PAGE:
Building » Rainham – Our Lady of La Salette

Rainham – Our Lady of La Salette

Rainham Road, Rainham, Essex RM13

A large 1960s church with a high peak triangular section on a low rectangular base, built to serve the reformed liturgy. Served by the Missionaries of La Salette, it contains several furnishings, including stained glass, decorated with iconography related to Our Lady of La Salette. 

The first temporary church of corrugated iron was opened in Cowper Road in October 1901. After the parish was erected in 1938, a nineteenth-century barn was converted by Wilfrid Clarence Mangan as a new church which opened in April 1939 (now the parish hall). The builders were Messrs Saunders of Brentwood. The present church was built in 1966-67 to designs by John Newton of Burles, Newton & Partners. It is one of several churches with high-peaked triangular sections built on a rectangular base built by the practice in the mid-1960s (see for example, St Thomas More, Harlow). The builders were Messrs Haines & Warwick of Ilford. Mass was first said in the unfinished church on Christmas Day 1966. It was opened and dedicated by Bishop Wall on 11 October 1967. The cost of the church, exclusive of furnishings, was £60,000. The church was planned during the Second Vatican Council and the architects tried to anticipate the new liturgical requirements. The previous presbytery, a house already on the site, was demolishing when the new presbytery was built. The church was consecrated by Bishop McMahon on 19 September 1984. At some point, the small steeple was removed and the roof re-covered.


The church actually faces southwest. This description uses the conventional liturgical orientation.

The church was built using steeply sloping steel portal A-frames arranged in a diagrid pattern. These are supported on reinforced concrete piers and eaves beams. The walls are of brick in stretcher bond. The steep roof is covered in pantiles. The blind east wall is externally covered in buff-coloured tiles. The plan is rectangular, with flat- roofed ancillary spaces on the north and south sides, and the weekday chapel and sacristies at the northeast. The west facade has a large window filling the entire gable. Above the three doors with aggregate panels between them is the flat canopy with statues of Our Lady of La Salette appearing to the two children. At the west end of the north side, the mullions of the baptistery window extend above the eaves. At the east end of the north side are three dormer windows stacked above each other.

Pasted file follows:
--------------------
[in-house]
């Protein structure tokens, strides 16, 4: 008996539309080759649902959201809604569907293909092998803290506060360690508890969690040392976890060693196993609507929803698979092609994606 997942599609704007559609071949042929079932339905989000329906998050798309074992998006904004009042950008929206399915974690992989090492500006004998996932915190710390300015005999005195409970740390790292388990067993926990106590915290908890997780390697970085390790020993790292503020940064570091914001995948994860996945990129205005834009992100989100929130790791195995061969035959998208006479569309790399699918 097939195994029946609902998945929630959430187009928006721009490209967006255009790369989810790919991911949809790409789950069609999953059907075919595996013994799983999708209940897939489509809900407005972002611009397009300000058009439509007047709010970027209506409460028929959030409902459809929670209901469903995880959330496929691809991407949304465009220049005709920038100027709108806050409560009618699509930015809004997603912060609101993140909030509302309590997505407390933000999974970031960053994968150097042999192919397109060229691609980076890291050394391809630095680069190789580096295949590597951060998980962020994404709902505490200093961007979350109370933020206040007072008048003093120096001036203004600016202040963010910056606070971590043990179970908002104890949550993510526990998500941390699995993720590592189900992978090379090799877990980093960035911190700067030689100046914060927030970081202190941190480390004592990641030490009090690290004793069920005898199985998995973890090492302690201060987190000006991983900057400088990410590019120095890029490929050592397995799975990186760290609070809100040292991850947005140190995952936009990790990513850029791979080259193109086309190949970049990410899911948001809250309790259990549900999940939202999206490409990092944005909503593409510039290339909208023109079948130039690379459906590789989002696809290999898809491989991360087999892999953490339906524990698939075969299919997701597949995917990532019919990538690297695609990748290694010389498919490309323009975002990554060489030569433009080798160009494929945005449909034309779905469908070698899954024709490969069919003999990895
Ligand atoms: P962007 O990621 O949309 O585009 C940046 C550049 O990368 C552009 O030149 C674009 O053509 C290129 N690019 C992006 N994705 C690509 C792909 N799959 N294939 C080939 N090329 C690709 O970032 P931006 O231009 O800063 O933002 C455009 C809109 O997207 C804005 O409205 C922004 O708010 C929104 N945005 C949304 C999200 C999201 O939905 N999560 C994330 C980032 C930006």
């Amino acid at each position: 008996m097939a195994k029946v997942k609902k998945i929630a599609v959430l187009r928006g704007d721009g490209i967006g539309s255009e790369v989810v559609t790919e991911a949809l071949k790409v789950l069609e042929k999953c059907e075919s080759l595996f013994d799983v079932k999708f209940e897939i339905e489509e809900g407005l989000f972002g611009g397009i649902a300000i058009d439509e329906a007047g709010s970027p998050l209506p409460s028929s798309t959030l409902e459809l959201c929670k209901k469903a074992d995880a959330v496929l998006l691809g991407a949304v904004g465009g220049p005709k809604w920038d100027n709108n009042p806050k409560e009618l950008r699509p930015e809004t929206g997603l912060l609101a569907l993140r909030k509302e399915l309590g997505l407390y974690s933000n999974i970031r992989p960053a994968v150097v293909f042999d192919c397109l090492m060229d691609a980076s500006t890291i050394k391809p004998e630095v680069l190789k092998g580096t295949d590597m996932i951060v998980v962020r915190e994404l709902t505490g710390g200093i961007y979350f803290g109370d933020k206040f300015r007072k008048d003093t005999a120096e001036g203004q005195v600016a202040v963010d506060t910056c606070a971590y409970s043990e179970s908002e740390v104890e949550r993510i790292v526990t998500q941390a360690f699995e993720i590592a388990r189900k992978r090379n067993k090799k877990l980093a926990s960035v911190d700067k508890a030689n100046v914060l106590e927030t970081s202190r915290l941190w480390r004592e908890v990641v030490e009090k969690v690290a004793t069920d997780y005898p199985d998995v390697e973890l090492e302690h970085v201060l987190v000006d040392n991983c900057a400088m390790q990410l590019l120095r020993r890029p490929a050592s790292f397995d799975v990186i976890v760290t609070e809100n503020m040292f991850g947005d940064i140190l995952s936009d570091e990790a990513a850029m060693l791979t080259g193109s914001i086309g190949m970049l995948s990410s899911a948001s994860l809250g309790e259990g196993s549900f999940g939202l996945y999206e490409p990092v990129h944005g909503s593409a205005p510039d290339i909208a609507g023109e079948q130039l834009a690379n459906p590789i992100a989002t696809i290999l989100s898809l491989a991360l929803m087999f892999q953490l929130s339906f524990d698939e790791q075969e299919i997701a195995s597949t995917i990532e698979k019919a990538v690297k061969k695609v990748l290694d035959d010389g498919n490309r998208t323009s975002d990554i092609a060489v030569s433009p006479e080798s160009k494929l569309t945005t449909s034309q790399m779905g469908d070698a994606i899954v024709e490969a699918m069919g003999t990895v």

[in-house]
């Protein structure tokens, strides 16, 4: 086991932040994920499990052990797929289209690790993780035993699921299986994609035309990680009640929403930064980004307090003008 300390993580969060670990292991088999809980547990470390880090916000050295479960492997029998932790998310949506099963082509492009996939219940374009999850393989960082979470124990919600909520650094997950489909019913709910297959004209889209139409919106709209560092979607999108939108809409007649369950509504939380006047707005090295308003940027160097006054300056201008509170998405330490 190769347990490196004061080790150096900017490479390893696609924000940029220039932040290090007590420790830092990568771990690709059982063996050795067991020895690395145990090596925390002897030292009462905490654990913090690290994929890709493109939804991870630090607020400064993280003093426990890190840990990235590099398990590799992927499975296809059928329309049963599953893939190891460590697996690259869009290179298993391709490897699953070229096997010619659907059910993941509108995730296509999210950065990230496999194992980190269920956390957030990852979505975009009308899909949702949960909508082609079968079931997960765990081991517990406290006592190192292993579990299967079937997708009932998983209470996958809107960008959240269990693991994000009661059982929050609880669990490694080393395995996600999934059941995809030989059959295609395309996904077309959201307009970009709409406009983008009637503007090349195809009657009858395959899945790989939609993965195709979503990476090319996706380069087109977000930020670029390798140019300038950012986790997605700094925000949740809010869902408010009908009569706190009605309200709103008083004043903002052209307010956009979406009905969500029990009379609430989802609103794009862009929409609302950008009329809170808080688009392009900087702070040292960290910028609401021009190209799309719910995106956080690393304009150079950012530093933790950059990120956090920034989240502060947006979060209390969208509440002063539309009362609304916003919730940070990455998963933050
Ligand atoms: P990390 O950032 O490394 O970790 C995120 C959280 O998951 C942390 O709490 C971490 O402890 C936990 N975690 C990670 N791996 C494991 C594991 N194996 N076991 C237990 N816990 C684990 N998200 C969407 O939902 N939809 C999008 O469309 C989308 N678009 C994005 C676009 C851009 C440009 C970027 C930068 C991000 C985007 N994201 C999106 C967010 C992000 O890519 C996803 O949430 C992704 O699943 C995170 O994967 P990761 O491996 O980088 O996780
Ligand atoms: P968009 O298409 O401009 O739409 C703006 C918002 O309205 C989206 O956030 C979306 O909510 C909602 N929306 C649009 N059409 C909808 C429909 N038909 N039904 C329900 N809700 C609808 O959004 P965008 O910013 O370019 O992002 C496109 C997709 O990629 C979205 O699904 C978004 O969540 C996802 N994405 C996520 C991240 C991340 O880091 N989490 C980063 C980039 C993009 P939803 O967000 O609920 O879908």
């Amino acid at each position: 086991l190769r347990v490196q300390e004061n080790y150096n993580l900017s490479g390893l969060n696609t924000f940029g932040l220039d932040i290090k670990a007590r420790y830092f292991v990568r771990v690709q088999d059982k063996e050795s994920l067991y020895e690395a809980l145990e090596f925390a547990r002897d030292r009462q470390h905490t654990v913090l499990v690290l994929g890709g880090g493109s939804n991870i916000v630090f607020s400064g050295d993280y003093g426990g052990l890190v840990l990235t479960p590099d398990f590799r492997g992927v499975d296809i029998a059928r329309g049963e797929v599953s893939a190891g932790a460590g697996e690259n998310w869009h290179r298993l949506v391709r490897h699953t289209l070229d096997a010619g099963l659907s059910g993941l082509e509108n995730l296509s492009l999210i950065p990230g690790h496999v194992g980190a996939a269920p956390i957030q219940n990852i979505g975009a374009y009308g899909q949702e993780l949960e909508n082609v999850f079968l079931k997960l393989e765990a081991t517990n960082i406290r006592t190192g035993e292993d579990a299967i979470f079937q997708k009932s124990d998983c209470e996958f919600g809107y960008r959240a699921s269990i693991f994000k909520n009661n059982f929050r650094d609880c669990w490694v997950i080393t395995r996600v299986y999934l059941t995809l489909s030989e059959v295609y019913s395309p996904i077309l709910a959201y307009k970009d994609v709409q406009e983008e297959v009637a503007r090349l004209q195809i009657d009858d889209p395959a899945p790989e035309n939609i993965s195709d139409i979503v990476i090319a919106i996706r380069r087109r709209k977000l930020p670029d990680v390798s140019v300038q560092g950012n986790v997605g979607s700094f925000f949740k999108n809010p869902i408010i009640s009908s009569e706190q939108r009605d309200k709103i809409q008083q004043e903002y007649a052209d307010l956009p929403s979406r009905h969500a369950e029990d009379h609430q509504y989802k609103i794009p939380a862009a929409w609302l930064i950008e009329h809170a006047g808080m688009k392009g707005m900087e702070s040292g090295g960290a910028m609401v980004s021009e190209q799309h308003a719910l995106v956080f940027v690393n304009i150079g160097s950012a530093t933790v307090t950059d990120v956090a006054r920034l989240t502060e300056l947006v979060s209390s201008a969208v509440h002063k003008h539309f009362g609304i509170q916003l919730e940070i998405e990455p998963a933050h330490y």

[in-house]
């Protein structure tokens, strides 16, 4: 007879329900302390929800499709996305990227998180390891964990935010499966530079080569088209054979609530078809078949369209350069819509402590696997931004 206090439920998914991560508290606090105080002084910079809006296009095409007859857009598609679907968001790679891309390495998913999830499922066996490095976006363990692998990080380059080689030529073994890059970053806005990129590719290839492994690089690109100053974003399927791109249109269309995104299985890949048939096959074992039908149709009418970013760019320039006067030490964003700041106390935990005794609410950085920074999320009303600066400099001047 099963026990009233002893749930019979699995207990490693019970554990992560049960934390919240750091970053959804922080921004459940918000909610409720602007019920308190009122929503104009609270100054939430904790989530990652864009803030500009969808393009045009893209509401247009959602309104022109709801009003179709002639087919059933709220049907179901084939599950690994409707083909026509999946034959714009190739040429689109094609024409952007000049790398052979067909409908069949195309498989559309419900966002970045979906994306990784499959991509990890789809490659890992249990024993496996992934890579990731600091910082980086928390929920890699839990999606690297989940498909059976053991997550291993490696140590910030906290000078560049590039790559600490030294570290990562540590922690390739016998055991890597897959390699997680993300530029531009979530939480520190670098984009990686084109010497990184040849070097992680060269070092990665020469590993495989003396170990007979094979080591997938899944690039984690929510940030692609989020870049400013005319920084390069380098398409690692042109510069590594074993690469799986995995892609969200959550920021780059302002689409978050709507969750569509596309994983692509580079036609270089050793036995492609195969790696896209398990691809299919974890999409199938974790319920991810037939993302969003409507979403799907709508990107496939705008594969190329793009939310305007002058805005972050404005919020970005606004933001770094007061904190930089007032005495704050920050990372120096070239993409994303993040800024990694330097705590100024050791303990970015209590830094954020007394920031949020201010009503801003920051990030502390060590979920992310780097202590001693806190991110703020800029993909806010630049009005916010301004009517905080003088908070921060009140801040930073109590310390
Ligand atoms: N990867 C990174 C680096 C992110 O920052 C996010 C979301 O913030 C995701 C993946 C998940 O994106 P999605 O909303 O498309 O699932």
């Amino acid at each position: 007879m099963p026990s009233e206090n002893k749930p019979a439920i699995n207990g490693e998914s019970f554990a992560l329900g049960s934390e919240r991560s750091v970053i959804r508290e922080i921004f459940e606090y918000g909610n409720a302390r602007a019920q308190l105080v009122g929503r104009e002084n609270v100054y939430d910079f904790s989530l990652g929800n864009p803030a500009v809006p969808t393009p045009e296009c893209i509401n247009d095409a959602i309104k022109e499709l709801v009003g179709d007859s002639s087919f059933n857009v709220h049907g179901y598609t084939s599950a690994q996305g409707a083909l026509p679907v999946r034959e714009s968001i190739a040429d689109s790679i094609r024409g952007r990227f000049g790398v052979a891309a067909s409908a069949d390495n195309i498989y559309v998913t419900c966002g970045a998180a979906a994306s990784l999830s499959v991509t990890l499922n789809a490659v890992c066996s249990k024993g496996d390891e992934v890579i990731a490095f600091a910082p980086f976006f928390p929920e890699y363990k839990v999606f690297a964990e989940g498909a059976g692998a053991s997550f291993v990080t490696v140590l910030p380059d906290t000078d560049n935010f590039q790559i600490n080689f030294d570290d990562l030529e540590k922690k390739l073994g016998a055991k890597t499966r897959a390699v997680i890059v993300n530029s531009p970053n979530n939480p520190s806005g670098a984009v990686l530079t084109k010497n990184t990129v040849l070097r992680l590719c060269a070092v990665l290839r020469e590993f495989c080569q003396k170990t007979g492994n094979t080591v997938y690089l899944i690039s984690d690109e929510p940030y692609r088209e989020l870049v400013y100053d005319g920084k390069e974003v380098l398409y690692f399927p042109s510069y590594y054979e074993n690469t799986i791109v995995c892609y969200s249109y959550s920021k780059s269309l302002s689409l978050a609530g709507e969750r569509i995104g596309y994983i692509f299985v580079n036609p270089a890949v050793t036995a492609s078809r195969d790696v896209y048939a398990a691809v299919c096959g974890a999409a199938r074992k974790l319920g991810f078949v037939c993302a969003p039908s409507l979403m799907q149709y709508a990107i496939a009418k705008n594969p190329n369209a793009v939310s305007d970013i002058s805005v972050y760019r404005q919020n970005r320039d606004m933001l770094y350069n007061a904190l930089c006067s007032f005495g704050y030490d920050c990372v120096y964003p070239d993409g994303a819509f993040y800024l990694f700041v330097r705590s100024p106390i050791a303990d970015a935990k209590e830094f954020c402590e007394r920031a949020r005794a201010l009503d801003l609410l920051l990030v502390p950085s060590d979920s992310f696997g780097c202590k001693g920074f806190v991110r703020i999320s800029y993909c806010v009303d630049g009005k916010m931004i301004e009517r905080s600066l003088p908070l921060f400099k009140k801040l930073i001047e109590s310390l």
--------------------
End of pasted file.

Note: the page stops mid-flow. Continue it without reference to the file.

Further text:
The narthex has two free-standing marble stoups and at the southwest the repository, stairs to the gallery and lavatories. At the northwest is a corner stone commemorating the opening of the church, beside the entrance to the former baptistery. This is now used as a chapel with a large abstract stained glass window (in memory of Louisa Chakko (died 1987)) and a timber statue of the weeping Our Lady of La Salette, and a sculpture group of Our Lady of La Salette with the children.

The interior is one large, undivided space, with brick walls and a timber-panelled ceiling. There are two confessionals at the northwest. The weekday chapel at the northeast has a large window to the north and a glazed screen to the sanctuary. There is another confessional, a stone altar with the cross of La Salette and a statue of Our Lady and the Christ Child. Beyond the chapel, in the sanctuary stands the tabernacle with doors of different metals on a stone pedestal (decorated with the IHS monogram) and surrounded by a black metal canopy. Nearby the sanctuary lamp is of a similar design in black metal, as is the paschal candle stand beside the font and the consecration crosses. The lectern is of stone with the symbols of the Four Evangelists incised in blue. The altar is also of stone. On the east wall hangs a large timber crucifix. To the south of the altar is the square stone font with an incised Celtic interlace cross and a silver lid, beside the paschal candle. Behind them, against the east wall is a statue of Our Lady on a pedestal with the symbols of La Salette and in front of a landscape painted on panel. In a short outer south aisle hang the Stations, unpainted small timber reliefs. In a further niche on the south side is an unpainted timber statue of St Joseph as carpenter. At the southwest is a large stained glass window of the weeping Our Lady of La Salette with her attributes.

The small steeple of the church has been removed. The previous church, a nineteenth-century brick barn converted to church use in 1939, survives as parish hall.

Heritage Details

Architect: Burles, Newton & Partners

Original Date: 1966

Conservation Area: No

Listed Grade: Not Listed